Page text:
Gadgets news: Heated butter knife, water sniffer and Sony α7S II

14 Sep 2015

This week in gadget news, we have a somewhat wacky entry with the heated butter knife, we get a sensor that can sniff your water for you and Sony launches a new mirrorless camera.

It’s been a rather busy week in the world of gadgets news if you haven’t noticed, with Apple dominating the Twittersphere with the launch of its latest hardware.

Getting most of the attention was our first glimpse at the iPhone 6s and the iPhone 6s Plus.

While looking exactly like their older brothers, the phones feature a few tweaks, including animated screens, a better camera and a more powerful processor.

There was also the launch of the rather large 12.9in iPad Pro and the Apple Pencil, or as it has been known for years, the stylus.

The fashion conscious Apple Watch owners also got a few luxury Hermès bands to show off their luxury wearable.

Meanwhile,’s poor managing editor, Elaine Burke, was egged on to try the Egg Master, a truly bizarre device that cooks eggs into a tube of foul-smelling awfulness.

Definitely worth a watch from behind the safety of your computer screen.

SpreadTHAT heated butter knife

Speaking of mad kitchen gadgets, this week saw the showcasing of the SpreadTHAT heated butter knife, which seems like an excellent concept, in theory.

The knife is heated not with some awkward power cord, but with the user’s own body heat conducted through the knife.

Having been put through testing by The Guardian’s Rhik Samadder, the knife is actually supposed to be pretty good at laying the butter down smooth, rather than leaving a piece of bread full of buttery lumps.

It definitely looks more like a thermometer than a knife given that it is a seriously blunt instrument with no ability to cut, but it does look pretty cool (or hot?), it has to be said.

Originally a Kickstarter project, the hot knife is now available from Amazon for just under US$20.

A water sniffer sensor

Apparently, that weird smell you get from some sources of tap water isn’t just you being oversensitive, it’s in all of us.

According to new research, we are particularly sensitive to the smells of geosmin (GSM) and 2-methylisoborneol (MIB) commonly used in water treatment, which can lead to smelly water.

Now with the help of a sensor strapped to our nose, we can sniff it out.

The South Korean researchers looking into smelly water have developed a sensor that is placed on the end of your nose that is coated in special proteins known as olfactory receptors, which when coming into contact with smelly water will light up its carbon nanotubes.

From their findings, the little sensor can detect concentrations of GSM and MIB of just 10 nanograms per litre of water.

It’s not entirely pointless, though, as with further development it could be developed to sniff out and detect explosives in airports.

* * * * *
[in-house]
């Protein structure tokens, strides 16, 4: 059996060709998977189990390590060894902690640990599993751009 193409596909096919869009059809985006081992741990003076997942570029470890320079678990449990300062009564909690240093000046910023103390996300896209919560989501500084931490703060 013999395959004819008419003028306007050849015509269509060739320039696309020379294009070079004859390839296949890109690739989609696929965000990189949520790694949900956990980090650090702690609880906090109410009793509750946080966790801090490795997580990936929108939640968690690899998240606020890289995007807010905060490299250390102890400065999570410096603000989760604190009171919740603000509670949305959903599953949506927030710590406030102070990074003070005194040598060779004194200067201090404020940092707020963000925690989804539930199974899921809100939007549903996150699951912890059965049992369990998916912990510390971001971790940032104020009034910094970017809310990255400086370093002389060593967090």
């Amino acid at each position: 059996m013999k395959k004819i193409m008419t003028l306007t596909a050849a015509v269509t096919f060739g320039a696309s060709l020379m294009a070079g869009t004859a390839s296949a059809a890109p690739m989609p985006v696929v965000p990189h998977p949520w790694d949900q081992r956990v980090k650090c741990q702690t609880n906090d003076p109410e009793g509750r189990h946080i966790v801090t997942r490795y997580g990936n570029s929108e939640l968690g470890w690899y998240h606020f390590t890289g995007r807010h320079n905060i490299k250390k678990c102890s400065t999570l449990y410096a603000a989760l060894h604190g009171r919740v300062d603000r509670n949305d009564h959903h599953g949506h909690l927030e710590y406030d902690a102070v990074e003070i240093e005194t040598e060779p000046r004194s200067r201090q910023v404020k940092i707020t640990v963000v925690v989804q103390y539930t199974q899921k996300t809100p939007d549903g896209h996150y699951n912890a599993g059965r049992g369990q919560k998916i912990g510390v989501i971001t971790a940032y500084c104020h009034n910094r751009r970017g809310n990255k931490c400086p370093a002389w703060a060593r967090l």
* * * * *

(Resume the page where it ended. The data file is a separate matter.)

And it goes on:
HandyCase transparent device

A Kickstarter is looking past the collection of garish, over-the-top novelty cases for the iPhone and iPad by trying to launch a ‘transparent’ case.

Called the HandyCase, this neat little invention allows the user to control their phone without touching the screen, rather they use the touch-sensitive back of the case to interact.

The premise makes total sense given that sometimes it becomes a bit of a pain to be moving your hands all over the screen, especially when someone else is also trying to look at it.

It also doesn’t have to be connected to the iPhone or iPad at all and can control what happens on the screen wirelessly over a Bluetooth connection.

Aiming for US$100,000 in funding, the cheapest case reward available is going for US$99 for the iPhone 6, but it also has versions for the iPhone 6 Plus, iPad Mini 2 and 3 as well as the iPad Air 2.


Sony α7S II

Sony is getting all Greek it seems for the launch of its latest powerful camera, the Sony α7S II.

The latest addition to its mirrorless camera range, the α7S II improves upon its 4K video-recording capability by adding 5-axis image stabilisation.

It also takes things up a notch by being able to record Full HD at a considerable 120fps at 100Mbps, making it the first camera of its kind to feature the technology.

“Because information from all pixels is utilised without line skipping or pixel binning, the camera can maximise the expanded power of the full-frame image sensor and produce 4K movies with higher image clarity and negligible moiré,” Sony said in its release on the camera.

Expected to go on sale this October for a cool US$3,000 (€2,659).

Sony camera

Smart shower knows when you’re shaving

A smart shower called EvaDrop is aiming to be the first ‘smart shower’ that will reduce your water use by as much as 50pc by sensing when you’re not actually using the shower when you’re standing under it.

For example, if you decide to shave under the shower, the sensor will respond by cutting off the water while you get rid of that hair.

No doubt to the annoyance of those people who like their long showers, the EvaDrop will cut off the water if it feels you’re taking too long, although this would be set by the person beforehand on the accompanying app.

It supposedly is compatible with 90pc of shower heads on the market and, just like all internet of things (IoT) technology, it will track your usage and compare it with other EvaDrop users to track general water consumption.

The device is still up on Indiegogo where the campaign began, with the cheapest model going costing US$109 (€96).

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Colm Gorey was a senior journalist with Silicon Republic